July 25, 2023
Lankelly Chase is a funder that I’ve always had a soft spot for. In the early years of DTAS, they provided small grants to communities, in this case development trusts, to test out their enterprising ideas. With a minimum of fuss to apply, and with a clear expectation that some would inevitably go bottom up, it was a pleasure to work with them. An openness and reflectiveness within the culture of the organisation explains to some extent their recent decision to cease being a funder altogether. Lankelly has concluded that ‘traditional philanthropy is a function of colonial capitalism’. Wow.
A leading UK foundation has said it will close, citing that traditional philanthropy was dead and is a “function of colonial capitalism.”
Lankelly Chase has assets of £130m and gives some £13m away each year. However, it says it has become part of the problem facing traditional philanthropy and has taken the decision to close itself.
It was the 79th biggest charitable foundation in the UK in 2021, according to the Association of Charitable Foundations, supporting hundreds of charities and community organisations a year.
The 60-year-old foundation said it would spend the next five years giving away its assets to organisations and networks which are doing life-affirming social justice work in communities around the UK.
Trustees were finding it difficult to be fully ethical in the organisation’s mission as it relied on capitalism to grow its investments.
A statement from the board said: “We have recognised the gravity of the interlocking social, climate and economic global crises we are experiencing today. At the same time, we view the traditional philanthropy model as so entangled with colonial capitalism that it inevitably continues the harms of the past into the present.”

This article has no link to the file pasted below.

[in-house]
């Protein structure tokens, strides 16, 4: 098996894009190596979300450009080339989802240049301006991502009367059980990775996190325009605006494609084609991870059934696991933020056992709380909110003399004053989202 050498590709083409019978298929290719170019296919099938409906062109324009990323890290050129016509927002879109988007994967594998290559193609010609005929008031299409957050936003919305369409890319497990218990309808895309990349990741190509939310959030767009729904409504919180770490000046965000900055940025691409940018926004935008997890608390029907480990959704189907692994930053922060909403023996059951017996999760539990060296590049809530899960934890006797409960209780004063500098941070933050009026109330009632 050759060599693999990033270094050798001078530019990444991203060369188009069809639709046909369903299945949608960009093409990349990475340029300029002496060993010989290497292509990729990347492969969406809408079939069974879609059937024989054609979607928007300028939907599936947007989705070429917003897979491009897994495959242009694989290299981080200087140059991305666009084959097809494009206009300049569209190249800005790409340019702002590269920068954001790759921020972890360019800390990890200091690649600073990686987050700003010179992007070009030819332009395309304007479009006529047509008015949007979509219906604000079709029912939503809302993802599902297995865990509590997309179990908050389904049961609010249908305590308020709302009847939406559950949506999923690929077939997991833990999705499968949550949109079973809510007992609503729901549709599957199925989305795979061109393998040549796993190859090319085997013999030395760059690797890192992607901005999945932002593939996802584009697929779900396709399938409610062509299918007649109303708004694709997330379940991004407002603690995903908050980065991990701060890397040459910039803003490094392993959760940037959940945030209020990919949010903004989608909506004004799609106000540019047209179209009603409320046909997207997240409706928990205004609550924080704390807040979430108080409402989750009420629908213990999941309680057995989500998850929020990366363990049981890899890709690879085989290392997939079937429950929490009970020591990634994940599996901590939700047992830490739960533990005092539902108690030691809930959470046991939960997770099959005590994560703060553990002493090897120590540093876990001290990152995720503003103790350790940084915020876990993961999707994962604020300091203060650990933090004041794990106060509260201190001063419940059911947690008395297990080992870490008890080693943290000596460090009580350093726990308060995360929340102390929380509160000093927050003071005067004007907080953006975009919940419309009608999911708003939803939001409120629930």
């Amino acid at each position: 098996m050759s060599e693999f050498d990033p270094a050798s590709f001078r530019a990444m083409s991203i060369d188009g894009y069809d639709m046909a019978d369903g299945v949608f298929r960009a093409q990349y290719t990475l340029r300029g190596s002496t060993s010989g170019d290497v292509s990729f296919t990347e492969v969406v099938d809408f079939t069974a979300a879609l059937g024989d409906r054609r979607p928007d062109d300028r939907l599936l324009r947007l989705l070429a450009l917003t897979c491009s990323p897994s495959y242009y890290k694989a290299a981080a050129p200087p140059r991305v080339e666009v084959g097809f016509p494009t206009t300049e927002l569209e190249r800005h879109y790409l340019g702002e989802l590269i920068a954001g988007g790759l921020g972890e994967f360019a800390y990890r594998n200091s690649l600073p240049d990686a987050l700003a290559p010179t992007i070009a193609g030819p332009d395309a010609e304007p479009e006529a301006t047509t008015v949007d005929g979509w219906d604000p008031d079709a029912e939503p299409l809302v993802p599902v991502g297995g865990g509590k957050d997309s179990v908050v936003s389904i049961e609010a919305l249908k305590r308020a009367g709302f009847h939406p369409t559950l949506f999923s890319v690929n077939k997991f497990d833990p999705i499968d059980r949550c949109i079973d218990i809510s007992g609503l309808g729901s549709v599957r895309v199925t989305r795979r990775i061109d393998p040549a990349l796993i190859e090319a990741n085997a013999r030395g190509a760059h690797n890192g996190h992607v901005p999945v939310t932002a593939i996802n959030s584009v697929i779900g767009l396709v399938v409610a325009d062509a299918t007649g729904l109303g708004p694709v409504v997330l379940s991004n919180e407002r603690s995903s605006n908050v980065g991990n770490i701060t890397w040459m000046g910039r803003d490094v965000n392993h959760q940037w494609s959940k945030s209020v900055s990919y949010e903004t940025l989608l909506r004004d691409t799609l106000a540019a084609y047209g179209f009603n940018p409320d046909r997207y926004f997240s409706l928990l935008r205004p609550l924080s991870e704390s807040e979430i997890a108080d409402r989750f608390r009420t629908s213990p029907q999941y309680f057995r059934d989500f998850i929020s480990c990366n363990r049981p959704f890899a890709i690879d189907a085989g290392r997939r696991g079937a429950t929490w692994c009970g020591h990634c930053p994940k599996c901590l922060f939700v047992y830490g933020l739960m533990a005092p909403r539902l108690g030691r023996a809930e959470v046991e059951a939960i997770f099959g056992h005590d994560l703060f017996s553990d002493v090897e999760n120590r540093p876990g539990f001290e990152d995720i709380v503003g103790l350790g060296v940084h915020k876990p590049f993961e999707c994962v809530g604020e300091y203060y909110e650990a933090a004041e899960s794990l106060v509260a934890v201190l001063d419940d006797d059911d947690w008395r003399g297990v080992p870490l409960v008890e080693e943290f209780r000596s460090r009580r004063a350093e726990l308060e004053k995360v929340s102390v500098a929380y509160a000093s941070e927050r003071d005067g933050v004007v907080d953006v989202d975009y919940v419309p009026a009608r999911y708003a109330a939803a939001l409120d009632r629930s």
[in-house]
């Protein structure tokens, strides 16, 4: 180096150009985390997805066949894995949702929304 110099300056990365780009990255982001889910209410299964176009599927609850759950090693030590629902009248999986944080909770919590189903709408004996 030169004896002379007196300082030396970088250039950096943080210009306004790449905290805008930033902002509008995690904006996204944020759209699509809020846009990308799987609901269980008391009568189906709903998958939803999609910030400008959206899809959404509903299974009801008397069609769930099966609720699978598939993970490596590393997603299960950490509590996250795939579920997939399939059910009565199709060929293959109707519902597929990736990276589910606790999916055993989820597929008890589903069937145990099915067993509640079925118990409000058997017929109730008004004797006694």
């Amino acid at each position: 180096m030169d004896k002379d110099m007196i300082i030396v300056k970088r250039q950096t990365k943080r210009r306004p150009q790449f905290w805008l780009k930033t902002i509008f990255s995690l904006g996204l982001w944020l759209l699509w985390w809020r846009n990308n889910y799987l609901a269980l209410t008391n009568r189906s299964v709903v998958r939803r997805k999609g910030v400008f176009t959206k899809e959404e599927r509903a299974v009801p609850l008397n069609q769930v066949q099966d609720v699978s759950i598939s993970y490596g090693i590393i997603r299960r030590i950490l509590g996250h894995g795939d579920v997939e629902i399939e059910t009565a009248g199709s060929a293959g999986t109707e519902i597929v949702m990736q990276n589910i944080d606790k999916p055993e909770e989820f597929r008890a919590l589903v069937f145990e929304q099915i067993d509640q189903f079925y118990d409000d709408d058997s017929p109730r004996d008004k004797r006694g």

It added: “We will relinquish control of our assets, including the endowment and all resources, so that money can flow freely to those doing life-affirming social justice work. We will make space to reimagine how wealth, capital and social justice can co-exist in the service of all life, now and for future generations.”
Lankelly Chase chief executive, Julian Corner, said: “Philanthropy is a function of colonial capitalism, it has been shaped by it, is being driven by it, and yet philosophically it tries to position itself as somehow a cure for the ills of colonial capitalism, and that contradiction needs to stop.”
Lankelly Chase was created from the charitable bequests of entrepreneurs Alfred Allnatt and Ron Diggens, who made millions from north London property development in the middle of the last century.